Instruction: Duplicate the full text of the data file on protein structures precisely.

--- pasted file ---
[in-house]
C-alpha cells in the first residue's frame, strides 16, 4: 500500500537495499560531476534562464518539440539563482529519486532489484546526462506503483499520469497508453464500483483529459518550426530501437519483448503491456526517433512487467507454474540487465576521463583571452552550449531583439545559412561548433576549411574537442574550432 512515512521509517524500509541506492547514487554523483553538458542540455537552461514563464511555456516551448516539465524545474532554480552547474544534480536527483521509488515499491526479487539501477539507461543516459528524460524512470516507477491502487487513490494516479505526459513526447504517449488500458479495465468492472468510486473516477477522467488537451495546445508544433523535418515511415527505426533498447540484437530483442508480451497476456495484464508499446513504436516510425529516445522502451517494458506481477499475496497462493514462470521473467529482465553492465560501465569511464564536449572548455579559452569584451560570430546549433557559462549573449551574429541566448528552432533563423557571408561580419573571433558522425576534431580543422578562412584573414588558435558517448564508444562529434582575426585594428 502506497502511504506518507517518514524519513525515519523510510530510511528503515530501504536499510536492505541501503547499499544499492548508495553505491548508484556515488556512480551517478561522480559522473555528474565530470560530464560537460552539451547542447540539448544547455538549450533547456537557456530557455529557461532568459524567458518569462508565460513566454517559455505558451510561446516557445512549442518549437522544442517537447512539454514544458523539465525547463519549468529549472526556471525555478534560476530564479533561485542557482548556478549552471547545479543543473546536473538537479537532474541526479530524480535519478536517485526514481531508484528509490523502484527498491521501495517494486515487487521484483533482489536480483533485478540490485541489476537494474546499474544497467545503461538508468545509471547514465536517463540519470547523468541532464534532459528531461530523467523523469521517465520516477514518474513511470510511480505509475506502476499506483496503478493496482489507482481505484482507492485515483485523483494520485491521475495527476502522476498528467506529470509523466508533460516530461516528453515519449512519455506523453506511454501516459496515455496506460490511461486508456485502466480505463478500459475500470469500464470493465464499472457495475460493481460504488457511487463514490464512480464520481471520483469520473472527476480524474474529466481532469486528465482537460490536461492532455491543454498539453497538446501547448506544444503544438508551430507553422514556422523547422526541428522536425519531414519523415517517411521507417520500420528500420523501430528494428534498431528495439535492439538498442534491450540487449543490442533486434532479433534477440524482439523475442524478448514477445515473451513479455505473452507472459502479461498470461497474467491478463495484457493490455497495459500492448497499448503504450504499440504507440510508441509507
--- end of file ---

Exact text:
[in-house]
C-alpha cells in the first residue's frame, strides 16, 4: 500500500537495499560531476534562464518539440539563482529519486532489484546526462506503483499520469497508453464500483483529459518550426530501437519483448503491456526517433512487467507454474540487465576521463583571452552550449531583439545559412561548433576549411574537442574550432 512515512521509517524500509541506492547514487554523483553538458542540455537552461514563464511555456516551448516539465524545474532554480552547474544534480536527483521509488515499491526479487539501477539507461543516459528524460524512470516507477491502487487513490494516479505526459513526447504517449488500458479495465468492472468510486473516477477522467488537451495546445508544433523535418515511415527505426533498447540484437530483442508480451497476456495484464508499446513504436516510425529516445522502451517494458506481477499475496497462493514462470521473467529482465553492465560501465569511464564536449572548455579559452569584451560570430546549433557559462549573449551574429541566448528552432533563423557571408561580419573571433558522425576534431580543422578562412584573414588558435558517448564508444562529434582575426585594428 502506497502511504506518507517518514524519513525515519523510510530510511528503515530501504536499510536492505541501503547499499544499492548508495553505491548508484556515488556512480551517478561522480559522473555528474565530470560530464560537460552539451547542447540539448544547455538549450533547456537557456530557455529557461532568459524567458518569462508565460513566454517559455505558451510561446516557445512549442518549437522544442517537447512539454514544458523539465525547463519549468529549472526556471525555478534560476530564479533561485542557482548556478549552471547545479543543473546536473538537479537532474541526479530524480535519478536517485526514481531508484528509490523502484527498491521501495517494486515487487521484483533482489536480483533485478540490485541489476537494474546499474544497467545503461538508468545509471547514465536517463540519470547523468541532464534532459528531461530523467523523469521517465520516477514518474513511470510511480505509475506502476499506483496503478493496482489507482481505484482507492485515483485523483494520485491521475495527476502522476498528467506529470509523466508533460516530461516528453515519449512519455506523453506511454501516459496515455496506460490511461486508456485502466480505463478500459475500470469500464470493465464499472457495475460493481460504488457511487463514490464512480464520481471520483469520473472527476480524474474529466481532469486528465482537460490536461492532455491543454498539453497538446501547448506544444503544438508551430507553422514556422523547422526541428522536425519531414519523415517517411521507417520500420528500420523501430528494428534498431528495439535492439538498442534491450540487449543490442533486434532479433534477440524482439523475442524478448514477445515473451513479455505473452507472459502479461498470461497474467491478463495484457493490455497495459500492448497499448503504450504499440504507440510508441509507